The unseen gay photographs of Tom Of Finland

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Tom from Finland / Fotografiska

It can be hard to remember that there was a time, not so long ago, when depictions of gay men were extremely rare. Tom of Finland was a Finnish artist well known for his underground erotic drawings of men, which he made from the 1940s until his death in 1991. The drawings – which were illegal for most of his life, as being homosexual was illegal in Finland until 1971 – also inspired the aesthetic foundation of modern popular gay culture, depicting men in roles prohibited at the time in a variety of ways, whether serving in the military or to have an open relationship.

“Its mission was to spread joy and to spread this feeling of freedom of expression,” said Durk Dehner, one of the co-founders of the Tom of Finland Foundation.

Tom’s drawings were not simply products of his imagination; part of their appeal is their intimate expressions, which were taken from reference photos Tom has taken of hundreds of men over the years.

Dehner, along with his partner SR Sharp, spoke with BuzzFeed News about Tom’s long legacy and the current exhibition of his photographs and reference material which is on display at Fotografiska in New York.

A version of this interview first appeared in our JPG photo newsletter. Sign up for more exclusives.

How did the images play a role in Tom’s process?

SR Sharp: Tom would find a model, take a picture and then he would have to develop the film because he couldn’t take it to an outside lab, especially in Finland. He made a print of it in his own darkroom, then cut out the print and pasted it into his reference binders.

He had to go through such a process for his fans because at the beginning in the 1950s people heard about him and wrote to him saying, “I like to buy some of your prints, but how can I know what they are? Like? ”So he made these little 4×6 catalog pages, maybe 20 photo images on it, that he could send back to the fan, who would send him a letter asking which ones they liked, plus some foreign currency.

Then Tom would have to make the footprints, and they had to be in that 4×6 size, because they couldn’t be bigger than an airplane envelope. It was an extremely tedious process, but he always had in mind to try to market his work.

Durk Dehner: He said his favorite part was if you know a model it really makes a difference to him. He was able to capture their mind in a certain way and be able to integrate it into the drawing.

He really felt that gays deserved to be happy and to love who they wanted to love. And so that straight guys can give them the space and the ability to do it without any shame or guilt.

Tom from Finland / Fotografiska

Can you talk a bit about how Tom’s reception has changed? Looks like he never lacked in popularity, but he was definitely a lot more underground than he is now.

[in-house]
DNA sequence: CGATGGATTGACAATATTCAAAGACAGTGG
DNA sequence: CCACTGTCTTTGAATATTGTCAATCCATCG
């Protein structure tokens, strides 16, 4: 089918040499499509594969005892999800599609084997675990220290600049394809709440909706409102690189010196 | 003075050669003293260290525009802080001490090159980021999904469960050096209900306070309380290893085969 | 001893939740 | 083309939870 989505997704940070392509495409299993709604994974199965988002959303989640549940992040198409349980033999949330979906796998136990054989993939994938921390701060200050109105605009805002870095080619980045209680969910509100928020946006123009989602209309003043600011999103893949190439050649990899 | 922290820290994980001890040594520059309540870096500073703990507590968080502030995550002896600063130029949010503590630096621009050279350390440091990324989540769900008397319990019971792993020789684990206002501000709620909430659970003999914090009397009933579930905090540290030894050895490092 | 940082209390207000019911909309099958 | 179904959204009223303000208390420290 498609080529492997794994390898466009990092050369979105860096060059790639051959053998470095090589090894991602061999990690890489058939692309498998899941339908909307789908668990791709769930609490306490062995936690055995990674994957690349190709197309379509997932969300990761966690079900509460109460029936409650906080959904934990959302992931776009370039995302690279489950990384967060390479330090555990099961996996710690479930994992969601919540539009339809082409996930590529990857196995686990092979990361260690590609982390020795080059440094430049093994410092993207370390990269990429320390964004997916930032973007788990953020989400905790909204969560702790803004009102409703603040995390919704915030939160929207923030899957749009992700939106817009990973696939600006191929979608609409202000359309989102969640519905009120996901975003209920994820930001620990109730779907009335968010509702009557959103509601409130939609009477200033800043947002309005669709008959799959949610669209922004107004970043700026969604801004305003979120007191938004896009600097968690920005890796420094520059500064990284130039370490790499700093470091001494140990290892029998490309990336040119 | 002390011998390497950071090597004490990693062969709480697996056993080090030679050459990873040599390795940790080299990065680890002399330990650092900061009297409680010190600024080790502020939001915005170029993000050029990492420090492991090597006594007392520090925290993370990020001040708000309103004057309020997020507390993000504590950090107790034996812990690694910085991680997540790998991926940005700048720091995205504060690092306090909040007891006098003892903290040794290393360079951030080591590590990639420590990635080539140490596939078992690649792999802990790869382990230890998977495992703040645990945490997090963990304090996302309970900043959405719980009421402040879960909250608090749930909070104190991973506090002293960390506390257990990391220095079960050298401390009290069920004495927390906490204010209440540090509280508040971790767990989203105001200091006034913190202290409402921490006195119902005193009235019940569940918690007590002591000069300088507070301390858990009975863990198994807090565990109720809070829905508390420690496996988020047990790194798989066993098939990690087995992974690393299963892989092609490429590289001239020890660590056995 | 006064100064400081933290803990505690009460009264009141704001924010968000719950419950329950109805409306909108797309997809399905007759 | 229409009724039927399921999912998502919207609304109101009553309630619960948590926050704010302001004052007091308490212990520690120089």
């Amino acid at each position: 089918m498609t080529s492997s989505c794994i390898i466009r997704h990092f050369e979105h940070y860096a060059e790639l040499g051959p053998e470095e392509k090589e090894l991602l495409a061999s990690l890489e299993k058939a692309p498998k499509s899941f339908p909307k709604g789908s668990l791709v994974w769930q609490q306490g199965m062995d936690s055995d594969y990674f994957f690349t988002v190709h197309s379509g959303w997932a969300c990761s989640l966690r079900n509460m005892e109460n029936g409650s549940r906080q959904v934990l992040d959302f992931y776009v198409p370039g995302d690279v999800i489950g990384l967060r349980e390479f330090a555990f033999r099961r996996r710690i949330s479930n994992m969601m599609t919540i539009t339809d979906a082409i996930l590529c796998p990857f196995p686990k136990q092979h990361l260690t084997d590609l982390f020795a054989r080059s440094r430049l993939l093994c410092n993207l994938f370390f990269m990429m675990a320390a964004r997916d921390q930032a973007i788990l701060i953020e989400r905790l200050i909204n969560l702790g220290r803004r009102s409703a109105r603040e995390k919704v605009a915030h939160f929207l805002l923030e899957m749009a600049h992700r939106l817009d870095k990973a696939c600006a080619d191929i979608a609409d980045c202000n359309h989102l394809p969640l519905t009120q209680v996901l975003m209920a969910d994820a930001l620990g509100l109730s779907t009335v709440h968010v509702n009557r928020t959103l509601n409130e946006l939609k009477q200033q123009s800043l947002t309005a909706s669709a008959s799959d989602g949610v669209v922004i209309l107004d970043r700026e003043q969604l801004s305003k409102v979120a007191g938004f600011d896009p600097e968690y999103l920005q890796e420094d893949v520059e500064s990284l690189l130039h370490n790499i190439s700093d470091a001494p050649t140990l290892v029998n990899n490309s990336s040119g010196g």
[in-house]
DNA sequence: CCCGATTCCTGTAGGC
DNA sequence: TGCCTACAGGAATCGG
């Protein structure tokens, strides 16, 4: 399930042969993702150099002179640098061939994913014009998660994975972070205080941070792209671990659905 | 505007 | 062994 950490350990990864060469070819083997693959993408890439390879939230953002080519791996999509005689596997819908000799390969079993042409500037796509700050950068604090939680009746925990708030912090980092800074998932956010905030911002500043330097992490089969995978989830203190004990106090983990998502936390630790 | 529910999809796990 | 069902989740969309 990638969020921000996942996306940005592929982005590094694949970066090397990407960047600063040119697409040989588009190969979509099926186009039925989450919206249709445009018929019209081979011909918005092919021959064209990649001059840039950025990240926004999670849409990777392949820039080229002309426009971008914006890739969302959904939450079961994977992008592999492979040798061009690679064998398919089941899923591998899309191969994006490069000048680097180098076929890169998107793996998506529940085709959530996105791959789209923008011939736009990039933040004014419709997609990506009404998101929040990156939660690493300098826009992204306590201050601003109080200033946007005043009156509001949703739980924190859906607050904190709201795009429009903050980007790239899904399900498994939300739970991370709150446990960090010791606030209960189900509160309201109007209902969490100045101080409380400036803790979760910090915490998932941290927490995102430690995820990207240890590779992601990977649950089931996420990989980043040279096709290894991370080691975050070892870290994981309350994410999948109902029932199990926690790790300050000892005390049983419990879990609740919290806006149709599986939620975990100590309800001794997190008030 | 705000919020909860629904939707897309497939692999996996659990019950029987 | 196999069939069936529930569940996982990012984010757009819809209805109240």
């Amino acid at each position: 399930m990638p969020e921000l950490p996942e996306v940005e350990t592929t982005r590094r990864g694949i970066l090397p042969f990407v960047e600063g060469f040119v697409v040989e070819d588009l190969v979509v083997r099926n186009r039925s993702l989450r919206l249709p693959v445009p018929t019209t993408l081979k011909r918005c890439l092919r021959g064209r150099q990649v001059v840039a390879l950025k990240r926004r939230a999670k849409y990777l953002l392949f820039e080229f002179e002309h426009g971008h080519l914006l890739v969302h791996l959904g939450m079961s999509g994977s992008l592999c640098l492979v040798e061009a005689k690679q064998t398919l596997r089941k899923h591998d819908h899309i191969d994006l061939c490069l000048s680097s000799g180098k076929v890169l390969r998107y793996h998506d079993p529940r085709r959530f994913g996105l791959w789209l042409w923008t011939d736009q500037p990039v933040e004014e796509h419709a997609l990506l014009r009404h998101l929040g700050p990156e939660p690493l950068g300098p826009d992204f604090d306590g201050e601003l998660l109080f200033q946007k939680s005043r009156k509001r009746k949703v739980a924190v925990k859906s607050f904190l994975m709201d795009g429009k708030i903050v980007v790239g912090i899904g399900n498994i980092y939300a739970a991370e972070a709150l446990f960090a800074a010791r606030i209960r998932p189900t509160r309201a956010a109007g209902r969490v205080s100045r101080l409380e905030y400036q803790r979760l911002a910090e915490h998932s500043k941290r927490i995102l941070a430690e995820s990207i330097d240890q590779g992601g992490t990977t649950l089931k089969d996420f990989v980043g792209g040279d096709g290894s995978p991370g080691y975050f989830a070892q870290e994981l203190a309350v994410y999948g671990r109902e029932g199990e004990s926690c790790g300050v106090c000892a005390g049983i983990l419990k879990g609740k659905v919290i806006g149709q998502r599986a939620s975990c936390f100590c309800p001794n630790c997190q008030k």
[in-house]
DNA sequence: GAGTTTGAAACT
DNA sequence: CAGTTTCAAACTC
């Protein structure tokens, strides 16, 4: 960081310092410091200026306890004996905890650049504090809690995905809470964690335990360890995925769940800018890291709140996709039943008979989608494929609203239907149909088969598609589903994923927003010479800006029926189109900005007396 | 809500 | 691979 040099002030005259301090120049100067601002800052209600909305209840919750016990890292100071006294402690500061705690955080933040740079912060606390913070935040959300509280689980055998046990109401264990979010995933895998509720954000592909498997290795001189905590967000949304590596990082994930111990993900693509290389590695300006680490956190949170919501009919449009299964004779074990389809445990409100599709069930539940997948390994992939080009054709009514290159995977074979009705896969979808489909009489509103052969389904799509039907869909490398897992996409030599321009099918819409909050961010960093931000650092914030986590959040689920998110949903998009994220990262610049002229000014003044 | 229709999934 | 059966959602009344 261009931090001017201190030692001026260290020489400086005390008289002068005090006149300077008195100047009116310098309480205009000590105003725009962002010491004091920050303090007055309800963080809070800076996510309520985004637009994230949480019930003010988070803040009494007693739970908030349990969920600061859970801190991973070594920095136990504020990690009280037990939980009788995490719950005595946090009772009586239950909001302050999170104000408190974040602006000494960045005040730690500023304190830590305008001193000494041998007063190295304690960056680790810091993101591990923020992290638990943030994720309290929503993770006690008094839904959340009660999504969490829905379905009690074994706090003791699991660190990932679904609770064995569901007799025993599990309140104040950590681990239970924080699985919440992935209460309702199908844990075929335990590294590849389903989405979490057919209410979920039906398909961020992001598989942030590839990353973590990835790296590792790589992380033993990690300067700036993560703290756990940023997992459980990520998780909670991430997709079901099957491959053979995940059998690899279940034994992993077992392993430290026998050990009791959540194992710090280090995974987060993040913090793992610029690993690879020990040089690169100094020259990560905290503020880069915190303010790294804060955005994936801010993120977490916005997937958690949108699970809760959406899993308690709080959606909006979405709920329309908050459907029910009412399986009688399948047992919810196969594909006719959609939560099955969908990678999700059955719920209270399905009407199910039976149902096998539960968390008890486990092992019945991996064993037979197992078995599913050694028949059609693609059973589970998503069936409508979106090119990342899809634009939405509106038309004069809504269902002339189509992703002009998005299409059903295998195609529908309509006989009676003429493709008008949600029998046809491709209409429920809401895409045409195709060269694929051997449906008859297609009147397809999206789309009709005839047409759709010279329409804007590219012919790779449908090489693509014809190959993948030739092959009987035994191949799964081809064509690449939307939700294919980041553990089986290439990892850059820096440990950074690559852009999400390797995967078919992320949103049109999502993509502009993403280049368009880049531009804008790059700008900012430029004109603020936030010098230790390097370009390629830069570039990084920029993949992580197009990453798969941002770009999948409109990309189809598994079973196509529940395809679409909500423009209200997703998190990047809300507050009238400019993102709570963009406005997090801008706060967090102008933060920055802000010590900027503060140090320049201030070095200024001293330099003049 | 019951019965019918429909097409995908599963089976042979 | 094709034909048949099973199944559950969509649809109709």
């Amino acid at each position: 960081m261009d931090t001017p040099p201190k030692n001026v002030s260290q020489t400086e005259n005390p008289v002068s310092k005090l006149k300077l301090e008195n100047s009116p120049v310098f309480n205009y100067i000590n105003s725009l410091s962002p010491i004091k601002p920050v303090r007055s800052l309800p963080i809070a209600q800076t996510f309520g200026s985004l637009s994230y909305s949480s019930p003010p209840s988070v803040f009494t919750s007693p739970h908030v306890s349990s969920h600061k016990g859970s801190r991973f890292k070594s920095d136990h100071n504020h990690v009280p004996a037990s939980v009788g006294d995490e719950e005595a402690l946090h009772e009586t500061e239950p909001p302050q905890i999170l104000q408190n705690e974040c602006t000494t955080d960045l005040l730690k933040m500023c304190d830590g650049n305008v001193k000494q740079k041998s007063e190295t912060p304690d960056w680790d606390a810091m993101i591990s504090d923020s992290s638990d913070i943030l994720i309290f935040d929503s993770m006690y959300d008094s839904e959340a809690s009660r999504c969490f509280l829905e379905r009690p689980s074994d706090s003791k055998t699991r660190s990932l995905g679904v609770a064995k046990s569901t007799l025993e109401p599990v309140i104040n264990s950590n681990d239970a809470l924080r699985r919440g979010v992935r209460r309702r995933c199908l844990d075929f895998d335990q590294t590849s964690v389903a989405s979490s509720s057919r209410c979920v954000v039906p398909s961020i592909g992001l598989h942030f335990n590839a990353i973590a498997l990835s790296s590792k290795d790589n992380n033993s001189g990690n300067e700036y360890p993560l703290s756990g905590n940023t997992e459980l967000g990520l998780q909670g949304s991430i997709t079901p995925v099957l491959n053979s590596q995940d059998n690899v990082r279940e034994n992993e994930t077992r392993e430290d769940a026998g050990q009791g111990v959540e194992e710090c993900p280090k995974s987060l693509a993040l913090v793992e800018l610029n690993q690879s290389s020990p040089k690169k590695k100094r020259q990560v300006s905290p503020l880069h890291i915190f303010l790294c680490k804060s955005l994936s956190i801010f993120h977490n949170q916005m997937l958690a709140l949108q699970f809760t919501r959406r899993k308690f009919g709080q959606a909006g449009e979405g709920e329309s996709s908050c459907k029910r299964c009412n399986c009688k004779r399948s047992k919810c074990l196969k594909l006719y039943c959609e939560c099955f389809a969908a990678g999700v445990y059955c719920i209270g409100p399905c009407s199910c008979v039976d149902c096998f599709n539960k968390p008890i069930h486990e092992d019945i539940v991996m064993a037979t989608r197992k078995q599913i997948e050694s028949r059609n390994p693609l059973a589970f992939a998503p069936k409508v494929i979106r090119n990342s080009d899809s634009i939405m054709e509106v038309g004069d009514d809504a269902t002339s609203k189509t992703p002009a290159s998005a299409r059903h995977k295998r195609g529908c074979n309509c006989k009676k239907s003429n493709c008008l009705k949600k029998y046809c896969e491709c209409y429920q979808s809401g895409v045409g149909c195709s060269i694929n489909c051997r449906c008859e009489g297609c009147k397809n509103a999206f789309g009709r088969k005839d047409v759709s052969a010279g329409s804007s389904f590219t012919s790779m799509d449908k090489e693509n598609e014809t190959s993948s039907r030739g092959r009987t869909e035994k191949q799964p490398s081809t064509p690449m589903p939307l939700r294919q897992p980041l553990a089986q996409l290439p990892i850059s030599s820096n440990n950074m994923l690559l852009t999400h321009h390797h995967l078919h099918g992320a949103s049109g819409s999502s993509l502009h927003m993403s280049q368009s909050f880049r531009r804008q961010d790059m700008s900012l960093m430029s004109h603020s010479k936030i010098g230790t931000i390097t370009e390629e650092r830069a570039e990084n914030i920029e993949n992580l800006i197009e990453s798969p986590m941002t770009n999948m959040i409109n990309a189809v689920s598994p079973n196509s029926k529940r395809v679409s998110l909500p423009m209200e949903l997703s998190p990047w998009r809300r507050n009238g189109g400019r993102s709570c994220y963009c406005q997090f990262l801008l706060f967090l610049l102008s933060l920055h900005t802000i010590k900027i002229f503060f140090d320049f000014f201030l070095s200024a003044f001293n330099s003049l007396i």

Sharp: It’s like realizing a whole new dimension in an artist. You get to see more vulnerability. I always thought that his work could really be assessed on so many different levels. You can see in this exhibition these reference pages, which include personal photographs that he made himself, then collages of other models that he has taken from magazines, and these are works of art in them. same, these reference pages.

If we look back, for example, at his work McCann Erickson, he drew the perfect Finnish family – and he created a world that was the perfect homosexual world. There is no shame. It was outside during the day. It was just a happy expression of sexuality. And that’s the whole world that he created and that we started to emulate and dress like him. He was like grandpa, you really mean that, for lack of a better term, like the aesthetic of the gay community itself, not just erotic art.

He made it very clear that he was not an activist, but what he really did was very militant or subversive in the way he viewed masculinity. [and] gave it to homosexuals. Before that, there was only one type allowed by society, which was that the interpretation of the homosexual as a [effeminate] Queen. He wanted to have a choice in the matter. Tom gave us permission to be anything. He drew us as sailors and soldiers, but we really couldn’t be open in the military. And he was drawing all these things that were denied to us.

Dehner: Many artists today and before have admired him for his unfailing open-mindedness in his work. Its mission was to spread joy and to spread this feeling of freedom of expression.

Tom from Finland / Fotografiska

You talk about how he knew a lot of his role models – was it kind of like an insider club where you tried to be seen in his work, or was it more closed, where people maybe tried to not be recognizable in case it falls into the wrong hands?

Sharp: We did a show here in Los Angeles at the Western Project and some guy came up to me with a little Ziploc bag and he said: This is a photo Bob Mizer took of me in 1955. I worked for the LA school district. If anyone had seen this, I would have been fired. It was very underground because it had to be underground. We only survived by navigating secret spaces and letting friends whisper and give us phone numbers.

Can you tell us a bit about the Tom of Finland Foundation and how it works now to promote its legacy?

Sharp: We’ve always worked with other artists on emerging erotic artist competitions, art fairs we’ve had in New York and Los Angeles, and we have drawing workshops here every month. . We’re all about other artists. This has been our mission almost since the very beginning of the foundation in 1984. We have a Pride Month fundraiser that runs until June 11 – an auction. There are artists who have donated works to help us raise funds for the Foundation.

Tom from Finland / Fotografiska

Tom from Finland / Fotografiska

Tom from Finland / Fotografiska


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